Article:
At Beloved Everybody Church, our church start-up in South Los Angeles (Jefferson Park) where people with and without intellectual and developmental disabilities participate and lead together, we engage scripture in a number of different ways. Usually not through simply reading it out loud and then having one person talk about it at length, though; since for a lot of people, that doesn't tend to be the most accessible way of reflecting on information or ideas.
So instead of a scripture reading and sermon (both of which rely on listening and abstract thought as the primary ways of engagement) we'll do things like: assign characters and act out the text, divide a passage (like a Psalm) into short bits and have small groups create movements to go with them, draw parts of the text, or make notes or doodles on a printout of the words of the scripture.
At our last gathering, the theme was "God created us." So we engaged in a number of different activities and rituals that helped us reflect more on that truth: that we are created by God. One of those activities, to reflect on God's creativity, was a "Grand Creation Drama" where we each picked an aspect of the creation narrative from the beginning of the book of Genesis (e.g., light, darkness, waters, sky, sun, moon, stars, plants, animals, people) and took a little time to create an image(s) that represented it.
[As a side note: I've heard some adults talk about how they can feel intimidated by this kind of creativity - like drawing or making visual art - because they feel like they aren't "good" at it. So at Beloved Everybody we always emphasize that we're about participation not perfection - and that we celebrate everyone just as they are, with the God-given gifts they have and the gifts they are to us.]
After all the drawings were complete, we needed someone to be God for our creation drama. Usually when I solicit volunteers to act out different parts, it doesn't take too much prompting (we have a wonderfully game group of folks!). But for some reason this time no one seemed to want to play God. So, like a wonderful and supportive pastor's spouse, my husband stepped up. After a lighthearted joke about OF COURSE it's the white man who volunteers to be God (had to be done), we begin the drama.
If you're familiar with the Genesis creation poem, you know there's a repetitive aspect to the verse where after most of the days, God looks at what God made and saw that it was good. So as we read the narrative, each time people would bring up their depictions of their aspect of the creation poem, "God" (Michael, my husband) would look at them and say, "That's so good!"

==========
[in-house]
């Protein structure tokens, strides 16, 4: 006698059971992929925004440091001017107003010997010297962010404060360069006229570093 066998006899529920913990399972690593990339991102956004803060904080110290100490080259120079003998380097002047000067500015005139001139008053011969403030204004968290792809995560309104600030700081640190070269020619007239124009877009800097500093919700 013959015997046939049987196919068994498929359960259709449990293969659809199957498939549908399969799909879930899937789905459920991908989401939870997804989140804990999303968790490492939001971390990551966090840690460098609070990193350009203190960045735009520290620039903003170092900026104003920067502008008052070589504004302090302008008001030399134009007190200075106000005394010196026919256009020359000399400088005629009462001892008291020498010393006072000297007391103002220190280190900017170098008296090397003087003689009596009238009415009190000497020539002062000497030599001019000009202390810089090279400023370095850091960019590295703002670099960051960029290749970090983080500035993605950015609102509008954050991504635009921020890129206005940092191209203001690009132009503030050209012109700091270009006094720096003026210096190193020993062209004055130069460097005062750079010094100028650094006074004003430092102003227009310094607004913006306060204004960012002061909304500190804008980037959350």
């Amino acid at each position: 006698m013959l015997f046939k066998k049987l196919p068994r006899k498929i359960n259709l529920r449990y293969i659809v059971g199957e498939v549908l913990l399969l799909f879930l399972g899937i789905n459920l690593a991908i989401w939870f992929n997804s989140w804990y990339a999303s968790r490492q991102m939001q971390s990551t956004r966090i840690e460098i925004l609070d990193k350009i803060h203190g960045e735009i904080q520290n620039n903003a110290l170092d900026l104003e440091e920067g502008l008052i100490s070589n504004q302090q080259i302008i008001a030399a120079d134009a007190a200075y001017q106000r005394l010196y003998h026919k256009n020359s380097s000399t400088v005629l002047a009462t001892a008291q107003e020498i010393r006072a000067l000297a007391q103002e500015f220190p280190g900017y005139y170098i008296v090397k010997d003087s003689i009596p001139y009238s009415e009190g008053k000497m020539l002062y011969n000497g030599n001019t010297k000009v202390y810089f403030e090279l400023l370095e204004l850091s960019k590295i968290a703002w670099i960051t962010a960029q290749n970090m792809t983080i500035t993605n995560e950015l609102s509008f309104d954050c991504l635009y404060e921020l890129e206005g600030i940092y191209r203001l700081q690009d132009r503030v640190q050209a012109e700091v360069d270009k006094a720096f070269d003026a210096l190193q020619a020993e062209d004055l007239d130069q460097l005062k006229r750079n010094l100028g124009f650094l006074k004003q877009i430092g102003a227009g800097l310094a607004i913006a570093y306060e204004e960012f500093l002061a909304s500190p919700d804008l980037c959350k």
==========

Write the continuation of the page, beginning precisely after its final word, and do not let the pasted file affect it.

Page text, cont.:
The thing is, unlike myself who has a real mastery of noticing what's missing and how everything always needs to be improved upon (don't fret, I've been working on building up my gratitude muscles!), Michael is a pretty positive guy. And, actually, he says the phrase "that's so good" approximately a bazillion times in a regular day. So when he busted out that phrase as God, looking on the wonder of the depictions of creation, but in the same voice and tone he says it every day, it felt unexpectedly meaningful to me.
It brought the text to life - a text I've read dozens of times, studied in Hebrew, wrote papers on, read children's books, adult's books, and articles about - but this hit me in a new way. It personalized God for me in this text in a way that hasn't felt so personal before. I even noticed myself in the backyard this morning, two days later, looking over the blooming fuchsia, the basil, the tomato plants, the fig tree that has lost its leaves (as a normal seasonal thing, we didn't curse it), and noticing God's smile-full words coming back to me: "That's so good!" That moment of observing God's delight for creation struck me more deeply than ever before.
Even though most of these approaches to scripture were born out of wanting to make sure our gatherings and engagement with the text were more accessible to everyone - particularly people with intellectual disabilities or cognitive difficulties who don't often connect as well to passive, purely verbal sermons - it's really been a gift for the whole community. A number of other folks have mentioned ways some of these embodied, participatory experiences with the text have been meaningful for them at times, too.
And that's often how accessibility works. A community creates some options or alternative ways to do something specifically to meet the needs of a particular person or group of people (which is certainly a good thing). But then everyone realizes that we all have such diverse ways of learning, engaging, and interacting that expanding the variety of ways to participate benefits everyone. I'm grateful for how this has proved true in my own communities.
God looked on the accessibility that had been made and said, "That's so good!" (for everyone!).